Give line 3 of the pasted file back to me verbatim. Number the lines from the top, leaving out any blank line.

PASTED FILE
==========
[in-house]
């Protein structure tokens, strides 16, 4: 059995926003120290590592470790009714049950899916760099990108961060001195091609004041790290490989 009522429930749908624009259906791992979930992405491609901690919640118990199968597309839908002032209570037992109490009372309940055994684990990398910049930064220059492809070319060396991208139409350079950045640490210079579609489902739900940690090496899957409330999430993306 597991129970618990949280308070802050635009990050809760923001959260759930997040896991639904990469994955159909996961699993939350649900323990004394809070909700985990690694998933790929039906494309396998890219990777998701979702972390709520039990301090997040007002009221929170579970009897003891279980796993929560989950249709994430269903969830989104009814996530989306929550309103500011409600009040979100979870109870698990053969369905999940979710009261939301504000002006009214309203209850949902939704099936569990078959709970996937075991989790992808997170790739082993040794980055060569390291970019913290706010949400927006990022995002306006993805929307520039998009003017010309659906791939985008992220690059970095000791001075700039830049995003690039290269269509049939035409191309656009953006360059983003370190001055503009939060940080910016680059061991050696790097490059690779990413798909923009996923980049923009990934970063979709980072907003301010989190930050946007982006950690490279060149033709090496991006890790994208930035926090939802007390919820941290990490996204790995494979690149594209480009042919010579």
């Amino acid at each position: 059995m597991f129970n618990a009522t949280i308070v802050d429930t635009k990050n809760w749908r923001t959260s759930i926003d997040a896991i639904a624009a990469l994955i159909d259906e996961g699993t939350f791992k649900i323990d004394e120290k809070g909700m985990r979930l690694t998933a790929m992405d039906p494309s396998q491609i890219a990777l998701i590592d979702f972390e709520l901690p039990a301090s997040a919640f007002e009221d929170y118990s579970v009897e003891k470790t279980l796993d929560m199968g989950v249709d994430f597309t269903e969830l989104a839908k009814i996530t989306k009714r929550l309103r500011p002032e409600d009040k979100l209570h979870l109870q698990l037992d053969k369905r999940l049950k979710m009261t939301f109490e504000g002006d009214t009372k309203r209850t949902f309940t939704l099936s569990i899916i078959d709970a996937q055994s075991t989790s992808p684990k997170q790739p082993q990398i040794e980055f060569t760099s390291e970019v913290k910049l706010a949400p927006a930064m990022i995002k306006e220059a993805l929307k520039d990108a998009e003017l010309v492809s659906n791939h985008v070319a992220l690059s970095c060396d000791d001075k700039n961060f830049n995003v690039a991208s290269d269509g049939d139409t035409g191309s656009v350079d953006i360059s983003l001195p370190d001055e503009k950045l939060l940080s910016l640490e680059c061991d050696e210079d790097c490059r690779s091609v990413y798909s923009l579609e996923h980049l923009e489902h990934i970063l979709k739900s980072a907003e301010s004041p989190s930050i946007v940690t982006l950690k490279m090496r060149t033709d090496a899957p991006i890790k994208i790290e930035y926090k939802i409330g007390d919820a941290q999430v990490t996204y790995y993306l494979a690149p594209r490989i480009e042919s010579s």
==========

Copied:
């Amino acid at each position: 059995m597991f129970n618990a009522t949280i308070v802050d429930t635009k990050n809760w749908r923001t959260s759930i926003d997040a896991i639904a624009a990469l994955i159909d259906e996961g699993t939350f791992k649900i323990d004394e120290k809070g909700m985990r979930l690694t998933a790929m992405d039906p494309s396998q491609i890219a990777l998701i590592d979702f972390e709520l901690p039990a301090s997040a919640f007002e009221d929170y118990s579970v009897e003891k470790t279980l796993d929560m199968g989950v249709d994430f597309t269903e969830l989104a839908k009814i996530t989306k009714r929550l309103r500011p002032e409600d009040k979100l209570h979870l109870q698990l037992d053969k369905r999940l049950k979710m009261t939301f109490e504000g002006d009214t009372k309203r209850t949902f309940t939704l099936s569990i899916i078959d709970a996937q055994s075991t989790s992808p684990k997170q790739p082993q990398i040794e980055f060569t760099s390291e970019v913290k910049l706010a949400p927006a930064m990022i995002k306006e220059a993805l929307k520039d990108a998009e003017l010309v492809s659906n791939h985008v070319a992220l690059s970095c060396d000791d001075k700039n961060f830049n995003v690039a991208s290269d269509g049939d139409t035409g191309s656009v350079d953006i360059s983003l001195p370190d001055e503009k950045l939060l940080s910016l640490e680059c061991d050696e210079d790097c490059r690779s091609v990413y798909s923009l579609e996923h980049l923009e489902h990934i970063l979709k739900s980072a907003e301010s004041p989190s930050i946007v940690t982006l950690k490279m090496r060149t033709d090496a899957p991006i890790k994208i790290e930035y926090k939802i409330g007390d919820a941290q999430v990490t996204y790995y993306l494979a690149p594209r490989i480009e042919s010579s």